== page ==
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©Michael Player

Chapter 18:12-14 (ESV)

Posted on September 16, 2023  - By Chris LaBelle  


Chapter 18:12-14 (ESV) - So the band of soldiers and their captain and the officers of the Jews arrested Jesus and bound him. First they led him to Annas, for he was the father-in-law of Caiaphas, who was high priest that year. It was Caiaphas who had advised the Jews that it would be expedient that one man should die for the people.

Question to consider: Why would Jesus be led to Annas, the father-in-law of the high priest?

Even though Jesus was the Prince of Peace, the soldiers bound Him during the arrest as if He were some kind of violent criminal. Maybe it was out of fear because of His reputation for doing miraculous signs? After all, they did fall back when Jesus proclaimed, “Ego Eimi!” (“I Am!”) Or maybe it was because Jesus overturned tables in the temple area (twice) and had just come into Jerusalem like a king?

One thing is for certain, their order to arrest Jesus was not out of a search for justice. Generally, when someone honestly pursues justice, it is because a crime has been committed. In the course of investigating said crime, suspects are brought in for questioning, and charges are brought against the person to whom the evidence points. That evidence is then presented openly in a court of law where the accused is able to be represented by an advocate, and a judge presides over the court to make sure the preceding is handled fairly in front of an impartial jury.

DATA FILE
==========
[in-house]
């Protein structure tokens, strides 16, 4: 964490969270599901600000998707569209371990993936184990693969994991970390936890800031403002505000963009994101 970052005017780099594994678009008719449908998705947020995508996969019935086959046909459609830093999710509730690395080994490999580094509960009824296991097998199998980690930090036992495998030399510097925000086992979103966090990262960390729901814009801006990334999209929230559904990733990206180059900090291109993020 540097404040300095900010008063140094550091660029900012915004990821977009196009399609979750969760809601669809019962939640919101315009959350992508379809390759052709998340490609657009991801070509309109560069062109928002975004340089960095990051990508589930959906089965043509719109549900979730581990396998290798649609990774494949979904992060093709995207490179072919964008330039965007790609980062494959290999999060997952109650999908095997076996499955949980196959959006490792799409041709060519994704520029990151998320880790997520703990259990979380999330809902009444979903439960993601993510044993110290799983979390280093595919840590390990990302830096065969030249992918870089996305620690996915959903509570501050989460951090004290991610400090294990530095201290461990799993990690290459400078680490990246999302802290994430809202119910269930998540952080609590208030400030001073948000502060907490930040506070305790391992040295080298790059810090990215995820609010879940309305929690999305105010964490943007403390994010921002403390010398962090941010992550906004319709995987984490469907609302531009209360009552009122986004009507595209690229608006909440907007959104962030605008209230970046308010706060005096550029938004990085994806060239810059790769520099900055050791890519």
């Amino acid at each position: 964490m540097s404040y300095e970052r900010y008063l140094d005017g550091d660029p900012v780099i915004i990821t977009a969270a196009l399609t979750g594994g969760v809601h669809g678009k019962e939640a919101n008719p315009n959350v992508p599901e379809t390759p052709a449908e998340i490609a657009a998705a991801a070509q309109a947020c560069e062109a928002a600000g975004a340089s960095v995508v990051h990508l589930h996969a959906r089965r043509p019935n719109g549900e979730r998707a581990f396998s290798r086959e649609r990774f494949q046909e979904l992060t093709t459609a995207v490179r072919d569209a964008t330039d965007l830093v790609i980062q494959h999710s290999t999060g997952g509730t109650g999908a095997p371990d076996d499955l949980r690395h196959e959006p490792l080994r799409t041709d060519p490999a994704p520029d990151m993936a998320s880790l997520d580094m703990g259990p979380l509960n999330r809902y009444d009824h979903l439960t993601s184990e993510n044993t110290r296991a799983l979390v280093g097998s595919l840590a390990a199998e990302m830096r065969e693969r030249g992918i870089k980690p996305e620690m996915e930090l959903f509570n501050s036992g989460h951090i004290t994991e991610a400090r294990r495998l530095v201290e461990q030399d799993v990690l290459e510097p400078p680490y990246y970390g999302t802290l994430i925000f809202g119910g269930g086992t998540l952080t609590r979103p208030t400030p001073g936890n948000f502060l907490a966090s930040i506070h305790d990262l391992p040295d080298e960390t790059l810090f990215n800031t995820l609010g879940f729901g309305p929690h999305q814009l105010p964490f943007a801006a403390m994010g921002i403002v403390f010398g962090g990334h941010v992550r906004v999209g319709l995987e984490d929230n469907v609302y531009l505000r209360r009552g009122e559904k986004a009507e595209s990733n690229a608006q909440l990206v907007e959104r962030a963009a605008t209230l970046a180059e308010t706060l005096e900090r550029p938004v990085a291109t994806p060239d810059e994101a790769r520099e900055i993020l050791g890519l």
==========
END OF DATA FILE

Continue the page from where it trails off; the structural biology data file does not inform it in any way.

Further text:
When someone is not interested in justice, they arrest a person in search of a crime. In that case, the one arrested is already treated like a criminal, and the enemies behind the arrest try to manufacture evidence and act in secret to bring about their desired outcome.

In Jerusalem, trials took place during the light of day at the Hall of Hewn Stone, a chamber off to the side of the court of the Gentiles in the temple. Jesus was instead taken in the middle of the night to the house of Annas, the father-in-law of the high priest Caiaphas. John reminds us that Caiaphas had already determined that it would be expedient for Jesus to die for the people. While it was a prophetic statement, Caiaphas was not a righteous prophet of God.

Annas appeared to be the patriarch of the ruling family of the Sadducees, and those in his family seemed to always be chosen for the role of high priest during that generation. The high priest was to be chosen by the Sandhedrin (a counsel of 71 respected rabbis) as greatest among the priests and affirmed by the king. Since Israel was a vassal state of Rome, and Herod was appointed by Rome as their king, it stands to reason that the greatness of the high priest was considered by way of wealth and power instead of piety and compassion for the people.

The Sadducees did not believe in the resurrection of the dead so Annas was more concerned with protecting his power structure than being a faithful mediator of the people to intercede for their forgiveness. It is evident that Jesus was a threat to his power, to the relationship with Rome, and to their corrupt revenue stream that made merchandise out of the people rather than rightly shepherding them.


Dear heavenly Father, help us to be a people that pursue true justice and seek servant-leaders in our churches who are willing to faithfully administer Your word and good gifts. Please give us the discernment to recognize the humble and faithful rather than opportunists who would make merchandise out of Your people for the sake of worldly gain. Amen.